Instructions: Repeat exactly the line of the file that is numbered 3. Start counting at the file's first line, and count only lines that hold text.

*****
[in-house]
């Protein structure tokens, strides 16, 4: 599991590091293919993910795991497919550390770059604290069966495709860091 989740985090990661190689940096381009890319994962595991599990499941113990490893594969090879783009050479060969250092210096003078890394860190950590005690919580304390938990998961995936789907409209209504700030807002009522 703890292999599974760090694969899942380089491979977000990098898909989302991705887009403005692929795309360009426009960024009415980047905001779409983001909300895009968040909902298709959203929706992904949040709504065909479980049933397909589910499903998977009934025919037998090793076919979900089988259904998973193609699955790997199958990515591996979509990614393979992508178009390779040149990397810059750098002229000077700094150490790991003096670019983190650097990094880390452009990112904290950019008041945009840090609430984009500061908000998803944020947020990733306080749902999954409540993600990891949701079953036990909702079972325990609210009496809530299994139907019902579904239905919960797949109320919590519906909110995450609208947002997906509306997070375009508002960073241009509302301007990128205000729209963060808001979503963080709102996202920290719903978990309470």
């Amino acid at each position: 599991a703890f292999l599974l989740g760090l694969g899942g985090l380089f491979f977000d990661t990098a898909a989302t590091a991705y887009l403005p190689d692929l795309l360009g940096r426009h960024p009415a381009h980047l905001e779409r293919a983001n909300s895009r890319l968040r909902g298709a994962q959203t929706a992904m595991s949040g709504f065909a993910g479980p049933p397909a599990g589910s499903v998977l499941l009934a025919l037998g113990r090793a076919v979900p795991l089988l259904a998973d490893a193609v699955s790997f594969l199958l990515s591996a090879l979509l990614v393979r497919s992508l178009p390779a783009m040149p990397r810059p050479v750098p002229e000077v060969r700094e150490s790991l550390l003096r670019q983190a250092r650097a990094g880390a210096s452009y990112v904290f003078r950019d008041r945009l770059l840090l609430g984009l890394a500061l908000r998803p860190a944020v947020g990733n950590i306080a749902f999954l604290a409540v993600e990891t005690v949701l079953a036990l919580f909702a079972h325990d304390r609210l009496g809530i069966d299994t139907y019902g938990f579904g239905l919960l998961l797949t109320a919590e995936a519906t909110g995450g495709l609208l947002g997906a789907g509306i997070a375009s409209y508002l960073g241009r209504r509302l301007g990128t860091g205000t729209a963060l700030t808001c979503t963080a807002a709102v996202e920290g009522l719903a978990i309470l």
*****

């Amino acid at each position: 599991a703890f292999l599974l989740g760090l694969g899942g985090l380089f491979f977000d990661t990098a898909a989302t590091a991705y887009l403005p190689d692929l795309l360009g940096r426009h960024p009415a381009h980047l905001e779409r293919a983001n909300s895009r890319l968040r909902g298709a994962q959203t929706a992904m595991s949040g709504f065909a993910g479980p049933p397909a599990g589910s499903v998977l499941l009934a025919l037998g113990r090793a076919v979900p795991l089988l259904a998973d490893a193609v699955s790997f594969l199958l990515s591996a090879l979509l990614v393979r497919s992508l178009p390779a783009m040149p990397r810059p050479v750098p002229e000077v060969r700094e150490s790991l550390l003096r670019q983190a250092r650097a990094g880390a210096s452009y990112v904290f003078r950019d008041r945009l770059l840090l609430g984009l890394a500061l908000r998803p860190a944020v947020g990733n950590i306080a749902f999954l604290a409540v993600e990891t005690v949701l079953a036990l919580f909702a079972h325990d304390r609210l009496g809530i069966d299994t139907y019902g938990f579904g239905l919960l998961l797949t109320a919590e995936a519906t909110g995450g495709l609208l947002g997906a789907g509306i997070a375009s409209y508002l960073g241009r209504r509302l301007g990128t860091g205000t729209a963060l700030t808001c979503t963080a807002a709102v996202e920290g009522l719903a978990i309470l």